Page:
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02 June, 2023
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Loizidou case still open as others settle

Cyprus manages to keep prominent case against Turkey in the spotlight as others reach amicable settlement


The conclusion of a meeting by the Committee of Ministers keeps the Loizidou case open for oversight, while other cases are closed due to amicable settlement between Greek Cypriot private citizens and Turkey.

Supervision of a case concerning property rights case of Titina Loizidou is set to continue following a decision in Strasburg this week by the Committee of Ministers of the Council of Europe to continue to pursue its oversight role.

In a landmark case in 1996, the European Court had ordered Turkey to pay damages for denying Loizidou the use of her property in Kyrenia, in the northern part of ethnically-split Cyprus. Loizidou, a Greek Cypriot woman, sought to enforce the Court judgment for restitution and peaceful enjoyment of her property.

Her lawyer and presidential hopeful Achilleas Demetriades has since been arguing that Turkey violated his client’s human rights.

But Turkish officials say Ankara paid Loizidou over €1 million in 2003 and further cited the creation of an Immovable Properties Commission in the north which deals with matters of restitution of property, land exchanges, or money compensation paid to Greek Cypriots who had to give up their properties following the division of the island.

Turkey previously said all applicants in the Xenides-Arestis group had pending proposals which they could pursue through the committee in the north

Loizidou has refused to file an application with the IPC, claiming that Turkish forces had prevented and continued to prevent her from returning to northern Cyprus and peacefully enjoying her property.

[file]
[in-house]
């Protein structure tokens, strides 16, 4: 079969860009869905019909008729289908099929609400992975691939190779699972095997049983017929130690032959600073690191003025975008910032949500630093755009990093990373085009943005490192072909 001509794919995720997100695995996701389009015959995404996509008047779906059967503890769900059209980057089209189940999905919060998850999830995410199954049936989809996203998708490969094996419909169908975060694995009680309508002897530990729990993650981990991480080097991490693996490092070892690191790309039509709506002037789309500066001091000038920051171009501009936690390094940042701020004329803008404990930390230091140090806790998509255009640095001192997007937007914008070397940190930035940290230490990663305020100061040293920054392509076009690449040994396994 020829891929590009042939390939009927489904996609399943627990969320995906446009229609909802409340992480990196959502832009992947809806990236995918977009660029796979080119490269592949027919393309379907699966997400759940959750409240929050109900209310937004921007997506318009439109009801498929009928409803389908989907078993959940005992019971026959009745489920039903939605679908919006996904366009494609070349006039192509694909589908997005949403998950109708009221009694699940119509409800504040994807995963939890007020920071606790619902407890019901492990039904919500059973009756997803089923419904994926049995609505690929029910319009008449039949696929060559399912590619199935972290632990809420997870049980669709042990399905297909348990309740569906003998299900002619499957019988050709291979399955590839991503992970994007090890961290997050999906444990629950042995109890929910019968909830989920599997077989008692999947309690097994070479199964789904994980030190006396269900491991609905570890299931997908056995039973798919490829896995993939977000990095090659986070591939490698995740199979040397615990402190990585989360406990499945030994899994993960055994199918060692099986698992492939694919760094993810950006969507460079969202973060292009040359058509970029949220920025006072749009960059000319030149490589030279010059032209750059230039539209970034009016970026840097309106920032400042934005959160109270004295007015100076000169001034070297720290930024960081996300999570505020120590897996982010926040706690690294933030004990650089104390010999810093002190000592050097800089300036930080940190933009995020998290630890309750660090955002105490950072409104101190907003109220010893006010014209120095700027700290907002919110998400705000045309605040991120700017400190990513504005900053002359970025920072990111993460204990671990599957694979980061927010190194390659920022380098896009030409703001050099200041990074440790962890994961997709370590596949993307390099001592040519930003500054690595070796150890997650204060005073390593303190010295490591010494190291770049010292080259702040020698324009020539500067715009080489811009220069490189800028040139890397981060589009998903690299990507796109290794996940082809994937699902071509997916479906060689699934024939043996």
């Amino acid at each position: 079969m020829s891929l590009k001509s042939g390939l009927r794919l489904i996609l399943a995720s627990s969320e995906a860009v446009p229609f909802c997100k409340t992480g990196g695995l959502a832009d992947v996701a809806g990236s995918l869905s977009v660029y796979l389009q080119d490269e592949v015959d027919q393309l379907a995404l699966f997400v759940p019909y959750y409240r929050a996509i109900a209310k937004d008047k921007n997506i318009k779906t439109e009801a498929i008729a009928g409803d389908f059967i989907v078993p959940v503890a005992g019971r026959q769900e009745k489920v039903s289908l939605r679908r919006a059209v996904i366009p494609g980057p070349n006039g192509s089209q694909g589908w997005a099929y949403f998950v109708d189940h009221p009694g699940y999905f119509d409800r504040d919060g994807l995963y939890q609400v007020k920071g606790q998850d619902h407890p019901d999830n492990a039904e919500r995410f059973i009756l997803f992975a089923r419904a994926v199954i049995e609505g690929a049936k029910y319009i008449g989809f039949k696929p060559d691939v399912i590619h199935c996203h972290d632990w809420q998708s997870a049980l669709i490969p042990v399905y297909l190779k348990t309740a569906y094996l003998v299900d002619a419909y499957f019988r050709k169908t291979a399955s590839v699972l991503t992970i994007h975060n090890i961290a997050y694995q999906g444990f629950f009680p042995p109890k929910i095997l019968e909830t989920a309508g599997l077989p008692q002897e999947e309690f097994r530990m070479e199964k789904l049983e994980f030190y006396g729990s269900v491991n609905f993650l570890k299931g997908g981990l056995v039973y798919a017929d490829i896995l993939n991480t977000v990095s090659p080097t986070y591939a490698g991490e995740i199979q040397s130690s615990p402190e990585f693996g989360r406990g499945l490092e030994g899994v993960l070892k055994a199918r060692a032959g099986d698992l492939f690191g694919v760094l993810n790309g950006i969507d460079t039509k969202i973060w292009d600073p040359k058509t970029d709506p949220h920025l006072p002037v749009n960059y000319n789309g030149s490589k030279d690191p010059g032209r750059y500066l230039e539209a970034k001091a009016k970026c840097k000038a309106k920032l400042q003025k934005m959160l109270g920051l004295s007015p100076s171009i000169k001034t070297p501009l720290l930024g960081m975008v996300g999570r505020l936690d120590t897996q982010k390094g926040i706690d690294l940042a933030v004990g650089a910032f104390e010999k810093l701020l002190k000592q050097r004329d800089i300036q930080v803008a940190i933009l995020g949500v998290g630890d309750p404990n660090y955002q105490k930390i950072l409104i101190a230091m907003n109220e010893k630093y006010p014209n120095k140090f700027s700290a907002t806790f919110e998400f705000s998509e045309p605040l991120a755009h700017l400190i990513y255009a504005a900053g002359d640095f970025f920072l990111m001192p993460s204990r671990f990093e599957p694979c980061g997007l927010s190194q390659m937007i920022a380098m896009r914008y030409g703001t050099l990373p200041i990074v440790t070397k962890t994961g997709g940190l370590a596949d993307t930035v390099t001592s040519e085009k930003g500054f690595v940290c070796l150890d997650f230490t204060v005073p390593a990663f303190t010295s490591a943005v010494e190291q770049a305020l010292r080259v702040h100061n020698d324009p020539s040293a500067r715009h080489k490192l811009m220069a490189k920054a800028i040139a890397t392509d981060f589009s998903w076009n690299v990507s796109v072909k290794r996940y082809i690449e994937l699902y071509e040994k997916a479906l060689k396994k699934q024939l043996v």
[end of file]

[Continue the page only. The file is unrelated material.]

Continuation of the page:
But other cases that had been pending with the Committee were closed this week during the meeting.

According to the Cyprus News Agency, the Committee decided to close the review of the Tymvios and Alexandrou cases from the “Xenides-Arestis” group following amicable settlement, with the Republic of Cyprus no longer raising objection over the closure of these cases concerning property rights.

In a separate memorandum to the Strasbourg-based organization, Turkey previously said all applicants in the Xenides-Arestis group had pending proposals which they could pursue through the committee in the north.

While cases pending before the European Court were based on legal issues, media pundits and experts have also noted there was a political dimension due to the political dispute over Cyprus.

Demetriades, a human rights lawyer who may run for office in 2023, wrote in Kathimerini Cyprus this week that “citizens in Cyprus live in uncertainty, as they witness a failed government riddled with sloppiness, scandals, and misapprehension.”

Following the conclusion of the meeting in Strasburg, Demetriades took to Facebook attributing the decision to “good preparatory work” and described it as a “good development.”

“Now I believe it is time for the Cyprus Republic to decide to how many enslaved folk €60 million ought be given from the fourth interstate case of Cyprus vs. Turkey,” the lawyer wrote.

According to CNA, the Committee of Ministers also adopted an interim resolution calling on Turkey to pay damages awarded in relation to a Cyprus vs. Turkey case where the ECHR ordered Turkey in May 2014 to pay millions in non-pecuniary damages to relatives of missing persons and Greek Cypriots living in the Karpas peninsula in the north.

Demetriades says he is ready to put forth his plans and ideas for a “change of progress” while he will first consult with fellow citizens before announcing a run for president in the 2023 elections.

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